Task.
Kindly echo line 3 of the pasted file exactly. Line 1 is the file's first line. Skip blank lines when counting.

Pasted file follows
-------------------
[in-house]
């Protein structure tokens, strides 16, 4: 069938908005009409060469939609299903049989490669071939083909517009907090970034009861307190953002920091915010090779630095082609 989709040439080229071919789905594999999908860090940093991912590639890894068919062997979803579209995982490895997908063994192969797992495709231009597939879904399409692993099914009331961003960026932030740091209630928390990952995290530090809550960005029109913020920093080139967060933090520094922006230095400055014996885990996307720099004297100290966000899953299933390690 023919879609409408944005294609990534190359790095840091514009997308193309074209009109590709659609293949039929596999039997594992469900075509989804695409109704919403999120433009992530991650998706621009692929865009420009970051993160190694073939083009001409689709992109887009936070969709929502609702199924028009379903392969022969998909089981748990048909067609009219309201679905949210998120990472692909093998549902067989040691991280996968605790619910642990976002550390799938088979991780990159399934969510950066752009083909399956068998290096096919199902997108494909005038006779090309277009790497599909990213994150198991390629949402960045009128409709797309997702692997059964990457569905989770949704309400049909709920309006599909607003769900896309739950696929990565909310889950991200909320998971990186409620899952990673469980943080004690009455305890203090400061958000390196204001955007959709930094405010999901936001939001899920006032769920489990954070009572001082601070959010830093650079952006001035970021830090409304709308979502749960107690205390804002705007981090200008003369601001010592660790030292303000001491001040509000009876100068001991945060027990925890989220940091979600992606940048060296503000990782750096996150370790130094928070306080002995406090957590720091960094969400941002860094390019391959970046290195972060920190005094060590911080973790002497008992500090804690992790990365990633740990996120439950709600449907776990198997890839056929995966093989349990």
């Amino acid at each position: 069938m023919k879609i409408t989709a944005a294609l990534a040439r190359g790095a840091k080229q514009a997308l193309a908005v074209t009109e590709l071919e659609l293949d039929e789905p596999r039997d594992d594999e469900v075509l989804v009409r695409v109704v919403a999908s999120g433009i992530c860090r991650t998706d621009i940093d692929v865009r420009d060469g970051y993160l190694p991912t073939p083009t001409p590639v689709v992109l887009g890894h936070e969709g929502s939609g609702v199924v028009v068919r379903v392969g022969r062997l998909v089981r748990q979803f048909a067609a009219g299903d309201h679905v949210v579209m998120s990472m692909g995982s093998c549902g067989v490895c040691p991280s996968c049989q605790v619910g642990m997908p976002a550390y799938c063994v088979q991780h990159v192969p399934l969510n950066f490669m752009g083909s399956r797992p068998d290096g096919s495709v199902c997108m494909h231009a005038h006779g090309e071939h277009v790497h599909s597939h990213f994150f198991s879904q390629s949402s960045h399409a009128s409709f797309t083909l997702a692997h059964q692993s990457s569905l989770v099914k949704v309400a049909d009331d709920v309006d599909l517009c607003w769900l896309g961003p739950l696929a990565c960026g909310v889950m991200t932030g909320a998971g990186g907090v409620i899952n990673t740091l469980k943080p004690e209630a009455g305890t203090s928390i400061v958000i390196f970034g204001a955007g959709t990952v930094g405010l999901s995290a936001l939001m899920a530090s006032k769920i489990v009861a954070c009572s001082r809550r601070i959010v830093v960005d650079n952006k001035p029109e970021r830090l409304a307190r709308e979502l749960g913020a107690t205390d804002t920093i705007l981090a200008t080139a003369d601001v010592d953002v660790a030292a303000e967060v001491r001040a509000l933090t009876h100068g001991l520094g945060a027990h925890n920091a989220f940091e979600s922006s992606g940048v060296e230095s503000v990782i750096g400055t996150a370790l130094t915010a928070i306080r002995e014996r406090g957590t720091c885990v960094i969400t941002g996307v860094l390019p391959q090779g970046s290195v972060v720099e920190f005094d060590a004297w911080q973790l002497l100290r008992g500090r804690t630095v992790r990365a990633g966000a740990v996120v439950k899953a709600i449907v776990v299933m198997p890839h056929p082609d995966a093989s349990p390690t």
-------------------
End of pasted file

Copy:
């Amino acid at each position: 069938m023919k879609i409408t989709a944005a294609l990534a040439r190359g790095a840091k080229q514009a997308l193309a908005v074209t009109e590709l071919e659609l293949d039929e789905p596999r039997d594992d594999e469900v075509l989804v009409r695409v109704v919403a999908s999120g433009i992530c860090r991650t998706d621009i940093d692929v865009r420009d060469g970051y993160l190694p991912t073939p083009t001409p590639v689709v992109l887009g890894h936070e969709g929502s939609g609702v199924v028009v068919r379903v392969g022969r062997l998909v089981r748990q979803f048909a067609a009219g299903d309201h679905v949210v579209m998120s990472m692909g995982s093998c549902g067989v490895c040691p991280s996968c049989q605790v619910g642990m997908p976002a550390y799938c063994v088979q991780h990159v192969p399934l969510n950066f490669m752009g083909s399956r797992p068998d290096g096919s495709v199902c997108m494909h231009a005038h006779g090309e071939h277009v790497h599909s597939h990213f994150f198991s879904q390629s949402s960045h399409a009128s409709f797309t083909l997702a692997h059964q692993s990457s569905l989770v099914k949704v309400a049909d009331d709920v309006d599909l517009c607003w769900l896309g961003p739950l696929a990565c960026g909310v889950m991200t932030g909320a998971g990186g907090v409620i899952n990673t740091l469980k943080p004690e209630a009455g305890t203090s928390i400061v958000i390196f970034g204001a955007g959709t990952v930094g405010l999901s995290a936001l939001m899920a530090s006032k769920i489990v009861a954070c009572s001082r809550r601070i959010v830093v960005d650079n952006k001035p029109e970021r830090l409304a307190r709308e979502l749960g913020a107690t205390d804002t920093i705007l981090a200008t080139a003369d601001v010592d953002v660790a030292a303000e967060v001491r001040a509000l933090t009876h100068g001991l520094g945060a027990h925890n920091a989220f940091e979600s922006s992606g940048v060296e230095s503000v990782i750096g400055t996150a370790l130094t915010a928070i306080r002995e014996r406090g957590t720091c885990v960094i969400t941002g996307v860094l390019p391959q090779g970046s290195v972060v720099e920190f005094d060590a004297w911080q973790l002497l100290r008992g500090r804690t630095v992790r990365a990633g966000a740990v996120v439950k899953a709600i449907v776990v299933m198997p890839h056929p082609d995966a093989s349990p390690t």